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Israel's president heads to Turkey in bid to rebuild ties

09 Mar, 2022
Israeli President Isaac Herzog stands to speak during Israel's National Day ceremony at Expo 2020 Dubai, in Dubai, United Arab Emirates, January 31, 2022. Reuters/File
Israeli President Isaac Herzog stands to speak during Israel's National Day ceremony at Expo 2020 Dubai, in Dubai, United Arab Emirates, January 31, 2022. Reuters/File

Jerusalem. Israel's president heads to Turkey Wednesday to meet his counterpart Recep Tayyip Erdogan, the first visit by an Israeli head of state since 2007, as the countries seek to mend fractured ties.

President Isaac Herzog's visit to Ankara and Istanbul was in the making weeks before Russia invaded Ukraine, but the conflict could feature at the talks, with both Israel and Turkey playing mediation roles in recent days.

But bilateral issues are likely to dominate following more than a decade of diplomatic rupture between the Jewish state and majority Muslim Turkey, a vocal supporter of the Palestinian cause.

Those issues include gas sales to Europe, a topic that has acquired added urgency amid the Ukraine conflict.

Relations froze after the death of 10 civilians following an Israeli raid on the Turkish Mavi Marmara ship, part of a flotilla trying to breach an embargo by carrying aid into the Gaza Strip in 2010.

A 2016 reconciliation agreement that saw the return of ambassadors all but collapsed in 2018 in the wake of border clashes with Gaza, that saw dozens of Palestinians killed.

Turkey recalled its diplomats and ordered Israel's envoy out of the country.

Israel 'not the needy side'

In recent months, however, the countries have sought a rapprochement.

Israel's presidency is traditionally a ceremonial post but Herzog, a veteran of the left-wing Labor party, has taken on a high-profile diplomatic role.

Erdogan and Herzog have spoken several times since Herzog's inauguration in July.

Israeli leaders were wary of Turkey's outreach.

But Erdogan's move to secure the release of an Israeli couple arrested in Istanbul in November on espionage charges proved a "turning point," said Gallia Lindenstrauss of Tel Aviv University's Institute for National Security Studies.

The matter "generated dialogue between the Israeli and Turkish side, and essentially opened the opportunity for improved relations," said Lindenstrauss, a senior researcher and Turkey expert.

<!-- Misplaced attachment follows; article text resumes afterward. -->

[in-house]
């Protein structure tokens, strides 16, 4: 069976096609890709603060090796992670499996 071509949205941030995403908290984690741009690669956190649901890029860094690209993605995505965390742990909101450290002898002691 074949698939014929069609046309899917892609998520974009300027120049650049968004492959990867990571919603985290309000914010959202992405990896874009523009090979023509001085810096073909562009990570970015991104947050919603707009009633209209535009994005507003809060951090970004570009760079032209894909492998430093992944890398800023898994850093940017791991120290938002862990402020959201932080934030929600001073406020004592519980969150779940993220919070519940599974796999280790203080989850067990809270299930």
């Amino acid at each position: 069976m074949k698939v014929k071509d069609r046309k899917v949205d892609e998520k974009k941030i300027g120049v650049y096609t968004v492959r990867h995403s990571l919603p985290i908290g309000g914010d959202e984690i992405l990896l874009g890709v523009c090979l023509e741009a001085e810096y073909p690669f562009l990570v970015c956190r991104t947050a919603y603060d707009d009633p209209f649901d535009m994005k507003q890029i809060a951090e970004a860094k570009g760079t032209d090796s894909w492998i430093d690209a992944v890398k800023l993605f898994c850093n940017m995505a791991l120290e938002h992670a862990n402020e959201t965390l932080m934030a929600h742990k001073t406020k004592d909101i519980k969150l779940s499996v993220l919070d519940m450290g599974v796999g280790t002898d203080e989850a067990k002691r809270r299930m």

Following the 2010 crisis, Israel created a strategic alliance with Greece and Cyprus, two states with long-standing acrimony towards Erdogan's Turkey, holding in recent years regular trilateral meetings and conducting joint military drills.

The trio were part of the "East Mediterranean Gas Forum" established in 2019 with other states, including Egypt, Jordan and the Palestinian territories -- without Turkey.

In 2020, Israel, Greece and Cyprus signed the EastMed deal for a pipeline to ship gas from the eastern Mediterranean to Europe, triggering objections from Ankara.

The United States has since also raised concern about the project, citing possible issues over its "commercial viability."

For Turkey, that frustration over its exclusion from the gas talks -- as well as an internal economic crisis, and a more confrontational US administration since President Joe Biden's election -- has pushed Ankara closer to Israel, Lindenstrauss said.

And the US-brokered Abraham Accords, which saw Israel strike normalisation agreements with the United Arab Emirates and Bahrain, and re-establish ties with Morocco, have made it clear that this time Israel "is not the needy side of the equation" with Turkey, she told AFP.

Ukraine, Greece, Cyprus

Israeli officials have said that Herzog and Erdogan may discuss prospects of exporting Israeli gas to Europe through Turkey, a notion raised by Erdogan in January, amid fears of impaired supply following Russia's invasion of Ukraine.

Israel's Prime Minister Naftali Bennett also stepped into the role as a Russia-Ukraine mediator at the weekend, meeting with President Vladimir Putin at the Kremlin for three hours on Saturday, and speaking to Ukraine's President Volodymyr Zelensky three times in a day.

Erdogan is also in contact with Putin and Zelensky, while Turkish Foreign Minister Mevlut Cavusoglu is set to host his Russian and Ukrainian counterparts in southern Turkey on Thursday.

Regional ties also remain sensitive, and Herzog visited both Greece and Cyprus ahead of his Turkey trip to reassure the two Israeli allies.

If Erdogan's Israel outreach "reflects more moderacy in Turkey's foreign policy, it's also good news for Greece and Cyprus," Lindenstrauss said.

Herzog also will meet with members of the Jewish community in Istanbul, before returning to Israel on Thursday.